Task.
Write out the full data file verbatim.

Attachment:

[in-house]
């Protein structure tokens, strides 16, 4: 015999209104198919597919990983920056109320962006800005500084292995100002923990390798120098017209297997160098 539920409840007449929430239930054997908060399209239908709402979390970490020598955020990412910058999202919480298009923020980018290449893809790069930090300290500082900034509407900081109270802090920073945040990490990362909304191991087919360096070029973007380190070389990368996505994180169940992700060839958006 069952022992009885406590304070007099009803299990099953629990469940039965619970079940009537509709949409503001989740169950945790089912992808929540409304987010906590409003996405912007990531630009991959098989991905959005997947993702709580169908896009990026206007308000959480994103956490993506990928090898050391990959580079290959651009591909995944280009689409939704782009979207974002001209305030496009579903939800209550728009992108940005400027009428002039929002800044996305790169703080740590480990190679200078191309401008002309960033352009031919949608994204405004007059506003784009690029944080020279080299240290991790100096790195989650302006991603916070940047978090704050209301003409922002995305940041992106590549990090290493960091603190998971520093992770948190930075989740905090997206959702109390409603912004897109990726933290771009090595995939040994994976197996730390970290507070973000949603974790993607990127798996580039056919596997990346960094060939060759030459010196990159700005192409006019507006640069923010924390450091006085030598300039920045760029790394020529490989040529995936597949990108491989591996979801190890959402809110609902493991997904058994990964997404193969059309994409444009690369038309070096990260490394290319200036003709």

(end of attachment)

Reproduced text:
[in-house]
């Protein structure tokens, strides 16, 4: 015999209104198919597919990983920056109320962006800005500084292995100002923990390798120098017209297997160098 539920409840007449929430239930054997908060399209239908709402979390970490020598955020990412910058999202919480298009923020980018290449893809790069930090300290500082900034509407900081109270802090920073945040990490990362909304191991087919360096070029973007380190070389990368996505994180169940992700060839958006 069952022992009885406590304070007099009803299990099953629990469940039965619970079940009537509709949409503001989740169950945790089912992808929540409304987010906590409003996405912007990531630009991959098989991905959005997947993702709580169908896009990026206007308000959480994103956490993506990928090898050391990959580079290959651009591909995944280009689409939704782009979207974002001209305030496009579903939800209550728009992108940005400027009428002039929002800044996305790169703080740590480990190679200078191309401008002309960033352009031919949608994204405004007059506003784009690029944080020279080299240290991790100096790195989650302006991603916070940047978090704050209301003409922002995305940041992106590549990090290493960091603190998971520093992770948190930075989740905090997206959702109390409603912004897109990726933290771009090595995939040994994976197996730390970290507070973000949603974790993607990127798996580039056919596997990346960094060939060759030459010196990159700005192409006019507006640069923010924390450091006085030598300039920045760029790394020529490989040529995936597949990108491989591996979801190890959402809110609902493991997904058994990964997404193969059309994409444009690369038309070096990260490394290319200036003709």